Stevens Point man flies American flag upside down - WAOW - Newsline 9, Wausau News, Weather, Sports

Stevens Point man flies American flag upside down


A Stevens Point man is flying an American flag upside down outside of his house. He says it's in protest of the way the government is being run.

While flying a flag upside down isn't against the law, some people say it's not OK.

Walter Blanchard is a veteran, serving in South Korea twice and once in Vietnam. He says flying his flag upside down is sending a message.

"By hanging my flag upside down, we're under duress in this country," said Blanchard.

The Stevens Point man says he turned his flag upside down a few weeks ago, after becoming tired of the direction the government is heading in.

"The government has to get themselves straightened away, they have to get the Congress and the government so they're working with the people and not against us," Blanchard told Newsline 9.

There are no state codes banning flying flags upside down and Stevens Point doesn't have an ordinance against it either. According to the Department of Veterans Affairs website, flags should only be flow upside down as a signal of distress. Blanchard says that's exactly why he's doing it.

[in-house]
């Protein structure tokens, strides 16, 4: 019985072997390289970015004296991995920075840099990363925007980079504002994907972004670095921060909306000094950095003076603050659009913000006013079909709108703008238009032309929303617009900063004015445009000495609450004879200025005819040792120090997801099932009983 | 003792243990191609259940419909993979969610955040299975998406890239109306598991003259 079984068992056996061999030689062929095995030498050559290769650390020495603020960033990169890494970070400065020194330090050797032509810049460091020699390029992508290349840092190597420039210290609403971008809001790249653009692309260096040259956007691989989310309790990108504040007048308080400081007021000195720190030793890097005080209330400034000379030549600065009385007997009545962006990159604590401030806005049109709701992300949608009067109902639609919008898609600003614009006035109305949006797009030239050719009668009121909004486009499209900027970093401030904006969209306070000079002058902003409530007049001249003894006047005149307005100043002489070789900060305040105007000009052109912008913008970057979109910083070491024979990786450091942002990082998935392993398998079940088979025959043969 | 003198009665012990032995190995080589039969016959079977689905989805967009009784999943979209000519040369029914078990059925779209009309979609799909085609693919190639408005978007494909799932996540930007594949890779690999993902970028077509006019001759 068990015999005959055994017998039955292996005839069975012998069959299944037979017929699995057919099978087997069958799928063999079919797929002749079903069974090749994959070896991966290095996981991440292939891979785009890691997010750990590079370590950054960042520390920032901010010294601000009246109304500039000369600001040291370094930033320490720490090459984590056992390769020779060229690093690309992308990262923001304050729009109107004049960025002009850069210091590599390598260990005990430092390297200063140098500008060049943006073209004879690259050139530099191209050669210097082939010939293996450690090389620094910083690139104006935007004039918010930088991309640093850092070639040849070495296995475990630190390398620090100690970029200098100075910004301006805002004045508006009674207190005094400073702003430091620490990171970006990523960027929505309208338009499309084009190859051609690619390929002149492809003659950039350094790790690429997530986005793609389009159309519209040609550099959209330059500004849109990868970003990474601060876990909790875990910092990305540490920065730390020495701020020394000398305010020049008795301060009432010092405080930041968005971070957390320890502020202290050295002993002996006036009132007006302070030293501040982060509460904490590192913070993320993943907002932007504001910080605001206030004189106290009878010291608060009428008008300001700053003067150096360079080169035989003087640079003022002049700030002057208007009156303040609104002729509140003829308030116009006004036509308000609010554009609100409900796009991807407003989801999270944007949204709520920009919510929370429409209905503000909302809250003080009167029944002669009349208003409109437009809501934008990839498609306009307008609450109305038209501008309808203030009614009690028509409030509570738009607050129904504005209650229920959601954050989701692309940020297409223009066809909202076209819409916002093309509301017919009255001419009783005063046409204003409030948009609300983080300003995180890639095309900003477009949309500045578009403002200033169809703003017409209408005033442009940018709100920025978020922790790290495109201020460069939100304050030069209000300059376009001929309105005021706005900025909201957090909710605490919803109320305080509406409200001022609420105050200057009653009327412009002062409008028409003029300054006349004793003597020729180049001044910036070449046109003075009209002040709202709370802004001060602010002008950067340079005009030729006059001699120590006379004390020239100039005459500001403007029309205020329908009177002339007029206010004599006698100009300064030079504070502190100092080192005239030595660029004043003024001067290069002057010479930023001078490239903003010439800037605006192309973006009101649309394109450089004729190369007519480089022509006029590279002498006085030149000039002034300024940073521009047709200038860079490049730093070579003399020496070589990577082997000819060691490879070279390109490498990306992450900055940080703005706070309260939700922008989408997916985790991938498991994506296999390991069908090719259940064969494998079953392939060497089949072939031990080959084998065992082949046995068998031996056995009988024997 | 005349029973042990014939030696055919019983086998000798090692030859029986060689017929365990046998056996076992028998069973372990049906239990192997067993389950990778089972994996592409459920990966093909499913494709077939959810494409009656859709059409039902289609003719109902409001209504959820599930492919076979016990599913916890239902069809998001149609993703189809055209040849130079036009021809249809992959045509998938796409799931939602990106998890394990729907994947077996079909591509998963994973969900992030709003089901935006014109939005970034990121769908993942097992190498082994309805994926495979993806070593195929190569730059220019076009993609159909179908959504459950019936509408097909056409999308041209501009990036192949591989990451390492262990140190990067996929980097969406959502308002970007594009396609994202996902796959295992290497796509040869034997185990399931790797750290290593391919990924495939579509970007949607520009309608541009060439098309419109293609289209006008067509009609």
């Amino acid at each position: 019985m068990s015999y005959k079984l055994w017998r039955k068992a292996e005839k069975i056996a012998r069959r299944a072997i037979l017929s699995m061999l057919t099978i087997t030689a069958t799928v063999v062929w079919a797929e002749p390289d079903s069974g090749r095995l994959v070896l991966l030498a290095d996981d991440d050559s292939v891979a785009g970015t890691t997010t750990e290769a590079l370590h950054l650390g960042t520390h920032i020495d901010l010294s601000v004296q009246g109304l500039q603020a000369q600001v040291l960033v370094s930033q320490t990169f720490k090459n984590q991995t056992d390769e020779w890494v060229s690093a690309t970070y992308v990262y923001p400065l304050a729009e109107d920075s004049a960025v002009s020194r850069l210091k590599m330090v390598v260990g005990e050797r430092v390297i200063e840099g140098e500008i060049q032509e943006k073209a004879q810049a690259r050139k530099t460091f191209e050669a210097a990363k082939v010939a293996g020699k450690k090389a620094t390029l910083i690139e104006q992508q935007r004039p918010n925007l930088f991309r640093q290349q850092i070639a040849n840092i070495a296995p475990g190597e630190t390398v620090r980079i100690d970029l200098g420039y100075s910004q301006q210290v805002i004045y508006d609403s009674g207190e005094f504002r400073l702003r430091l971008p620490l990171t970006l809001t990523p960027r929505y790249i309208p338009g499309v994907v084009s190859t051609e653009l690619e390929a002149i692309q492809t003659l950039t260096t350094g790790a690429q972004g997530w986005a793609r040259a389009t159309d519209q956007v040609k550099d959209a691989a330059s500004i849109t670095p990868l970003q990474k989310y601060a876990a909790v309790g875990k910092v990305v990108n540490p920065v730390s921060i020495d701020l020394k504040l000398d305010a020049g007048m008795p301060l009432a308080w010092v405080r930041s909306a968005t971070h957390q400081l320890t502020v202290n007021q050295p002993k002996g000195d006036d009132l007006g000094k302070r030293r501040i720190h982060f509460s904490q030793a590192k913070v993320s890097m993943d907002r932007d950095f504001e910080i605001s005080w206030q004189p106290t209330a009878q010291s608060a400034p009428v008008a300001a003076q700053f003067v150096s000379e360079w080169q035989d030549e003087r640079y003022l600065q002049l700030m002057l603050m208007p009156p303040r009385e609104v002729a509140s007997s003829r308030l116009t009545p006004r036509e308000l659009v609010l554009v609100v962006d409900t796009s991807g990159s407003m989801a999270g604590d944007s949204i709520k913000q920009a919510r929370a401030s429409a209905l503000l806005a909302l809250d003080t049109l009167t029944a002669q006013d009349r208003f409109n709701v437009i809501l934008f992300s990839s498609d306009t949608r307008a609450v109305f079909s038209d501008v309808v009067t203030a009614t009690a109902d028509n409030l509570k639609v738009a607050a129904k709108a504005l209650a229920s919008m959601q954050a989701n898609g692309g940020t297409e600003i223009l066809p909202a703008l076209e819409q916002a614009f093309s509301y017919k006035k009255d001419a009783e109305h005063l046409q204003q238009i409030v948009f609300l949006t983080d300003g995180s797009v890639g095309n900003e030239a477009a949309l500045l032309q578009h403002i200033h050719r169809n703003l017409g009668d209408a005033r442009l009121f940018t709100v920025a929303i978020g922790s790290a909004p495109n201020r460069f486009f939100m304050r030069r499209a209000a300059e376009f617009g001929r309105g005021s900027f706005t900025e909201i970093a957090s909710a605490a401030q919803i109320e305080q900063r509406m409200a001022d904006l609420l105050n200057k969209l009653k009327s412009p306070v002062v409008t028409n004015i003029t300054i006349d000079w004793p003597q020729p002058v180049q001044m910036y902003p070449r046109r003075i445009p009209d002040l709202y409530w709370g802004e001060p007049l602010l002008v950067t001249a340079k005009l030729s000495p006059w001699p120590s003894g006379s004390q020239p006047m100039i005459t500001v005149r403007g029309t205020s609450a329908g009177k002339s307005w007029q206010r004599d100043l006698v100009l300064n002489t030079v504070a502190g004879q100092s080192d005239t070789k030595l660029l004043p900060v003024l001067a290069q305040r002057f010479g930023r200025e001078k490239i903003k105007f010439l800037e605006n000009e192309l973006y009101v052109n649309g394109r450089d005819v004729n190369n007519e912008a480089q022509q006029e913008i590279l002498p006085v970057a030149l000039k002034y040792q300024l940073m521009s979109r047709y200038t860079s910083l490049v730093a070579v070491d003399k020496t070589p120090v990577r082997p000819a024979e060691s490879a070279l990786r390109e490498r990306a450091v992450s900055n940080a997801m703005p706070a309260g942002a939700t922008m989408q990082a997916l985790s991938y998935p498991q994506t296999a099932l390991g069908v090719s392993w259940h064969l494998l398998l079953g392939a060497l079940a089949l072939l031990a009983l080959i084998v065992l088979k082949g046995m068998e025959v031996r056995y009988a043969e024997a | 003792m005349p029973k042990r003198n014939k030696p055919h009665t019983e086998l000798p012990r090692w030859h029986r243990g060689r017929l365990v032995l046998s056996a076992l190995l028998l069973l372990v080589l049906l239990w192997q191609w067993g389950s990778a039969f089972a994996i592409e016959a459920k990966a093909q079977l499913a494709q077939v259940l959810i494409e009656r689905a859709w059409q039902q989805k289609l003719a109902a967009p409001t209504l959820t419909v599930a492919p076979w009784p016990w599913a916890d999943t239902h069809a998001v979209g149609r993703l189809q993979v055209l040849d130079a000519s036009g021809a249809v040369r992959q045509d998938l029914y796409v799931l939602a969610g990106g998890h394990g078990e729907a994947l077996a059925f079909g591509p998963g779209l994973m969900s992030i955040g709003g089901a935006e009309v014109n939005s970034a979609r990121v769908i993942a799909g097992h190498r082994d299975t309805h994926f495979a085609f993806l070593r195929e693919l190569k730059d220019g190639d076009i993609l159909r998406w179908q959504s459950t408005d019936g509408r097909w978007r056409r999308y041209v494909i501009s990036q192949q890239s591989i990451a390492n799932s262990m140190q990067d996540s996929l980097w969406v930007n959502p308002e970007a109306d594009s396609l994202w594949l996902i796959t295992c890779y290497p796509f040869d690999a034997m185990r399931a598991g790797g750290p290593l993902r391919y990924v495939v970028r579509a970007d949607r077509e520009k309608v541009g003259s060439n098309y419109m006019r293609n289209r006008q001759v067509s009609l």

"I’m hoping other people do the same thing and follow suit. This country needs to be straightened out," said Blanchard.

Some people say it's Blanchard who needs to be straightened out. Carl and Mary Schulfer fly a flag of their own upright. They say Blanchard’s flag is disrespectful.

"I think it's a disgrace to the country. I don't like it," said Carl Schulfer.

Blanchard doesn't see it that way.

"This is a peaceful way. I can fly my flag which way I want it," said Blanchard.

"Don't turn your flag upside down. That's just not right," said Mary Schulfer.

Mike Houlihan can see Blanchard's flag from his front porch and says he doesn't have a problem with it.

"I feel that people make a way bigger deal of something that is really nothing more than a symbol," said Houlihan.

Blanchard says he will continue to fly his flag upside down, at least until he sees some changes.

Blanchard says no one has complained to him about his flag -- but he hopes it creates conversation in the community.

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